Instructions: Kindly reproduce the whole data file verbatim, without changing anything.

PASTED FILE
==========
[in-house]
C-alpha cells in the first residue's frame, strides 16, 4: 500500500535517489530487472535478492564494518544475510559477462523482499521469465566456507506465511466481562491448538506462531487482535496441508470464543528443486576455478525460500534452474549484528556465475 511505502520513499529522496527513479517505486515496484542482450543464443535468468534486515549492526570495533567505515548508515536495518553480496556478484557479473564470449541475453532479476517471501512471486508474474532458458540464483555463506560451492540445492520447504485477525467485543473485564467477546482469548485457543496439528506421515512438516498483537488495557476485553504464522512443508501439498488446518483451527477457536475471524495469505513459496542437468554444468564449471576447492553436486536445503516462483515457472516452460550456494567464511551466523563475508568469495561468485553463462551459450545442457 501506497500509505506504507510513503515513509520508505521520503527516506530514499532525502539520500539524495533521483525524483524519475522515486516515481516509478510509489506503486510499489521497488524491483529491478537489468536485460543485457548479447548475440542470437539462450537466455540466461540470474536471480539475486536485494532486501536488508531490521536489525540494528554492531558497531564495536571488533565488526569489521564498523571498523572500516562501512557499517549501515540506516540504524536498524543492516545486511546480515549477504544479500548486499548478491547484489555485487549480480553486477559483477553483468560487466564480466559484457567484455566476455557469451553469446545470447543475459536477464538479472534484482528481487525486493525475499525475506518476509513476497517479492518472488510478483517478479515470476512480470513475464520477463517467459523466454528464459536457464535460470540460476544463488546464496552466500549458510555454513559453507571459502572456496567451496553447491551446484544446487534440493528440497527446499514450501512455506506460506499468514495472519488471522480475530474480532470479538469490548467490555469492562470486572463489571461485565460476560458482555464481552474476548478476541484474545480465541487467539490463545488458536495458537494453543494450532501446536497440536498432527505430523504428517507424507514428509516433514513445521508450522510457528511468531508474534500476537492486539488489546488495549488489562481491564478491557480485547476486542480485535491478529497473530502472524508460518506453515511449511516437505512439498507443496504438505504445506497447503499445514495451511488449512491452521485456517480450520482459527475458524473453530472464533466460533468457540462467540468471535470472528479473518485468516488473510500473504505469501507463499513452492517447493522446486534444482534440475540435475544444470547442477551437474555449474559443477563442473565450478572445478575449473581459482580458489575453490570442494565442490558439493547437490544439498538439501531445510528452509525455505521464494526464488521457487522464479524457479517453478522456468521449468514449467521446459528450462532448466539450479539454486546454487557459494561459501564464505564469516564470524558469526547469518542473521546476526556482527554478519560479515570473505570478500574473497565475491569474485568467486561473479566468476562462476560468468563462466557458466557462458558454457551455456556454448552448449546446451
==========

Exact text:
[in-house]
C-alpha cells in the first residue's frame, strides 16, 4: 500500500535517489530487472535478492564494518544475510559477462523482499521469465566456507506465511466481562491448538506462531487482535496441508470464543528443486576455478525460500534452474549484528556465475 511505502520513499529522496527513479517505486515496484542482450543464443535468468534486515549492526570495533567505515548508515536495518553480496556478484557479473564470449541475453532479476517471501512471486508474474532458458540464483555463506560451492540445492520447504485477525467485543473485564467477546482469548485457543496439528506421515512438516498483537488495557476485553504464522512443508501439498488446518483451527477457536475471524495469505513459496542437468554444468564449471576447492553436486536445503516462483515457472516452460550456494567464511551466523563475508568469495561468485553463462551459450545442457 501506497500509505506504507510513503515513509520508505521520503527516506530514499532525502539520500539524495533521483525524483524519475522515486516515481516509478510509489506503486510499489521497488524491483529491478537489468536485460543485457548479447548475440542470437539462450537466455540466461540470474536471480539475486536485494532486501536488508531490521536489525540494528554492531558497531564495536571488533565488526569489521564498523571498523572500516562501512557499517549501515540506516540504524536498524543492516545486511546480515549477504544479500548486499548478491547484489555485487549480480553486477559483477553483468560487466564480466559484457567484455566476455557469451553469446545470447543475459536477464538479472534484482528481487525486493525475499525475506518476509513476497517479492518472488510478483517478479515470476512480470513475464520477463517467459523466454528464459536457464535460470540460476544463488546464496552466500549458510555454513559453507571459502572456496567451496553447491551446484544446487534440493528440497527446499514450501512455506506460506499468514495472519488471522480475530474480532470479538469490548467490555469492562470486572463489571461485565460476560458482555464481552474476548478476541484474545480465541487467539490463545488458536495458537494453543494450532501446536497440536498432527505430523504428517507424507514428509516433514513445521508450522510457528511468531508474534500476537492486539488489546488495549488489562481491564478491557480485547476486542480485535491478529497473530502472524508460518506453515511449511516437505512439498507443496504438505504445506497447503499445514495451511488449512491452521485456517480450520482459527475458524473453530472464533466460533468457540462467540468471535470472528479473518485468516488473510500473504505469501507463499513452492517447493522446486534444482534440475540435475544444470547442477551437474555449474559443477563442473565450478572445478575449473581459482580458489575453490570442494565442490558439493547437490544439498538439501531445510528452509525455505521464494526464488521457487522464479524457479517453478522456468521449468514449467521446459528450462532448466539450479539454486546454487557459494561459501564464505564469516564470524558469526547469518542473521546476526556482527554478519560479515570473505570478500574473497565475491569474485568467486561473479566468476562462476560468468563462466557458466557462458558454457551455456556454448552448449546446451